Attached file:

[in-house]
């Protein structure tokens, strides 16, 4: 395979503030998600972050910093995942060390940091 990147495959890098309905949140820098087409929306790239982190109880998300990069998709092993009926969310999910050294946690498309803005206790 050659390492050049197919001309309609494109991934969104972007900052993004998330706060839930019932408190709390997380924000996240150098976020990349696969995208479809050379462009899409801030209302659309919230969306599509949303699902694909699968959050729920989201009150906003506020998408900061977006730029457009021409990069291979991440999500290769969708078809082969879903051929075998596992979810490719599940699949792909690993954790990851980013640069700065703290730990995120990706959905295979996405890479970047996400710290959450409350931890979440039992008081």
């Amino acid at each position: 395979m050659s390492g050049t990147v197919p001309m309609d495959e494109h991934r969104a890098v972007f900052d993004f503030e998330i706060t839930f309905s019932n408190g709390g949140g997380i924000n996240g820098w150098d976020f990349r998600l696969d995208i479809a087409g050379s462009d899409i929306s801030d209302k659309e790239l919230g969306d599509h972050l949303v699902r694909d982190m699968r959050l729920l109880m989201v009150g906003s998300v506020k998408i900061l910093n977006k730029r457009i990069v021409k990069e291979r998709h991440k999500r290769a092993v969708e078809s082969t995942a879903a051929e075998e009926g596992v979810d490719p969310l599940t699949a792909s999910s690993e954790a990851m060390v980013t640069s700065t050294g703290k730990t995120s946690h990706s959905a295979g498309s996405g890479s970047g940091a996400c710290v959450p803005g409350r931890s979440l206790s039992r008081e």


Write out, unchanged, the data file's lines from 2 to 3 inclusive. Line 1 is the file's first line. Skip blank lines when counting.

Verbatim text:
């Protein structure tokens, strides 16, 4: 395979503030998600972050910093995942060390940091 990147495959890098309905949140820098087409929306790239982190109880998300990069998709092993009926969310999910050294946690498309803005206790 050659390492050049197919001309309609494109991934969104972007900052993004998330706060839930019932408190709390997380924000996240150098976020990349696969995208479809050379462009899409801030209302659309919230969306599509949303699902694909699968959050729920989201009150906003506020998408900061977006730029457009021409990069291979991440999500290769969708078809082969879903051929075998596992979810490719599940699949792909690993954790990851980013640069700065703290730990995120990706959905295979996405890479970047996400710290959450409350931890979440039992008081």
């Amino acid at each position: 395979m050659s390492g050049t990147v197919p001309m309609d495959e494109h991934r969104a890098v972007f900052d993004f503030e998330i706060t839930f309905s019932n408190g709390g949140g997380i924000n996240g820098w150098d976020f990349r998600l696969d995208i479809a087409g050379s462009d899409i929306s801030d209302k659309e790239l919230g969306d599509h972050l949303v699902r694909d982190m699968r959050l729920l109880m989201v009150g906003s998300v506020k998408i900061l910093n977006k730029r457009i990069v021409k990069e291979r998709h991440k999500r290769a092993v969708e078809s082969t995942a879903a051929e075998e009926g596992v979810d490719p969310l599940t699949a792909s999910s690993e954790a990851m060390v980013t640069s700065t050294g703290k730990t995120s946690h990706s959905a295979g498309s996405g890479s970047g940091a996400c710290v959450p803005g409350r931890s979440l206790s039992r008081e």